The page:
Building Paris, design studio founded by Benoît Santiard & Guillaume Grall.


— Hello Benoît and Guillaume, how are you?

Hello! Very well thanks: we just launched our website! What a relief!

— Can you introduce yourselves?

We are Benoît & Guillaume, two French graphic designers who met in 2000 at ENSAAMA Olivier de Serres, a public multidisciplinary school of arts in Paris.

— Where does your interest in design come from?

Tough question! Urban culture mainly: skateboarding, basketball and all the logos, photos, magazines and music surrounding it. We were born in the 80’s so photographers like Ed Templeton or graffiti artist like O’Clock are amongst the people that had an impact on us. We definitely have a thing for the non-expert design, the things that you find in the streets, the vernacular, the DIY, the “super normal” design as Jasper Morrison calls it. Our dream job would be to design the tarps for a truck company.

— How did you come to start up the studio?

In 2004, we were part of a crew called LCDC with three close friends we met at school: Julien Bouvet, Julien Lelièvre and Julien Martin. It was a playground rather than a studio but it gave us a taste of collective work and “trouble making”, through humor and open mindedness. In addition to graphic design, both of us started teaching communication at the École d’architecture de la ville & des territories at Marne-la-Vallée in 2007. It was quite a challenge because we were young and inexperienced. This was the beginning of a long discussion (one that still goes on) about how to explain what we do and how to transmit our knowledge to architecture students. We started working together on a magazine for the school called Marnes, documents d’architecture. The school was asking for a large floppy magazine with big color images, but had a small budget and bad quality images. In addition we thought the publication had to be handy and easy to carry around. Thus, we designed a small page-heavy duotone book. We were lucky enough to work with interlocutors that were keen on dialogue which allowed us to put our thinking in action. Back then (in 2010), we shared an office with Olivier Lebrun (graphic designer) and David des Moutis (product designer), so there was a lot of idea sharing on pretty much everything, including design related questions, collaborations, teaching, etc. After we were asked by the school to work on the French Pavilion visual identity and communication material at the Venice Biennale in 2012, we decided to work together as Building Paris. And Bob’s your uncle.

— Would you like to explain to us one of your projects?

We could talk about Trianon, a type specimen we designed and art directed in 2015 for Production Type, thanks to our friend Jean-Baptiste Levée. This project was quite a challenge as this is not the kind of typefaces we would generally use. We therefore decided we had to think in a different way and try something new. It sounded interesting to introduce photography in type specimens that are usually only technical and “flat” because it’s filled with only type. The Trianon is a typeface designed for use in fashion magazines, so we wanted to set up a fashion photoshoot. We used the Schmucks (all of the signs that are not letters) of the font to create patterns and went through a careful selection of different type of textiles. The great people of Atelier PPP managed to silkscreen it in no time and on many different textile textures. After that we collaborated with a talented team: Ecal alumni photographer Hugo Deniau, stylist Loris Riso, hair & make up artist Rimi Ura, models Paulus Samb and Gaelle Mancina. Together we produced a beautiful set of images in just one day. We are very proud of the outcome of this specimen that was produced as a small magazine and involved a huge amount of work from many different people, including an old Chinese tailor and several interns (Yoann Le Goff, Axel Pelletanche Thévenart, Sandrine Cheong).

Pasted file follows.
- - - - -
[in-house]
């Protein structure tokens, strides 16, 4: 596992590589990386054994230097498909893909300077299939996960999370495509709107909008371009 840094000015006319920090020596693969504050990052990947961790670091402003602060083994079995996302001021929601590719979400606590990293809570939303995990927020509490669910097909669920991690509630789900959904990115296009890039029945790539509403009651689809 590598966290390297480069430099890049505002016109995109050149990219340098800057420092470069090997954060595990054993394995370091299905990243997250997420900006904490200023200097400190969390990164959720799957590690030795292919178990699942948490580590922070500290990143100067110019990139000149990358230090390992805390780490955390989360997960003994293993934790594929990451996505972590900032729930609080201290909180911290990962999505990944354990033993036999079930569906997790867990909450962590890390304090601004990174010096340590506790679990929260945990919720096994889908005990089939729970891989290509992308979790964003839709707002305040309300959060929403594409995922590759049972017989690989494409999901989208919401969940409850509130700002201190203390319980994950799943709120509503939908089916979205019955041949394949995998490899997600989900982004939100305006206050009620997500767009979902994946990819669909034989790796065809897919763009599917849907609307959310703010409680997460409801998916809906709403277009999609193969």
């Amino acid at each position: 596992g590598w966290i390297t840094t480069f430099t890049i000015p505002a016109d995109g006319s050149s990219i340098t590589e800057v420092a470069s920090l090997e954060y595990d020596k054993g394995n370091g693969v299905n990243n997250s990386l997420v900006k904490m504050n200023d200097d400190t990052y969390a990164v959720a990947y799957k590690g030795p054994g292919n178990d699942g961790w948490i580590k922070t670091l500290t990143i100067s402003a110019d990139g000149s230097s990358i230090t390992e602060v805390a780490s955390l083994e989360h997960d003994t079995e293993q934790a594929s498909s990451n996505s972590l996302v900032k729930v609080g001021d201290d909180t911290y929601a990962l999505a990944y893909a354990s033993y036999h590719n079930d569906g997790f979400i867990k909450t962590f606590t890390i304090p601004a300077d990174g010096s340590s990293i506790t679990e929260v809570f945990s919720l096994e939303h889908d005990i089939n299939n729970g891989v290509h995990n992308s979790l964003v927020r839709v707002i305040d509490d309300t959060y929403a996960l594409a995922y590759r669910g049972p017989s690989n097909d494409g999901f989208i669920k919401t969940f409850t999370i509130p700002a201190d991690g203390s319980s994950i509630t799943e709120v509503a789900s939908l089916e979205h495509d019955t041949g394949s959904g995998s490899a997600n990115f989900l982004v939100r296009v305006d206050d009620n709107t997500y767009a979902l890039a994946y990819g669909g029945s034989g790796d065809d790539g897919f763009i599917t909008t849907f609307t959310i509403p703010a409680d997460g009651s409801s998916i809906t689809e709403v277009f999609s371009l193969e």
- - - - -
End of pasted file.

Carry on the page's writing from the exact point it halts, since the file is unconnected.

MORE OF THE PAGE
— Do you have a favorite typeface to work with?

No, we like to be contextual.

— Is there any designer you appreciate a lot?

We look at design and art in general and like the approach of people like Alberto Campo Baeza, Christopher Wool, Cornel Windlin, Cyrille Weiner, Dieter Rams, Donald Judd, Eduardo Souto de Moura, Étienne Hervy, Jad Hussein, John Morgan, Karl Nawrot, Katharina Grosse, Max Bill, Myr Muratet, Saeio, and Sophie Demay.

— Is there a book or a manifesto which opened your eyes about design?

We were definitely influenced by the work of Daniel Eatock, mixing fun and a really straightforward and smart thinking.

— The last word…

Elvis has left the building

Interview: Dennis Moya & Tiffany Bähler — 03.16

Pictures ©Building Paris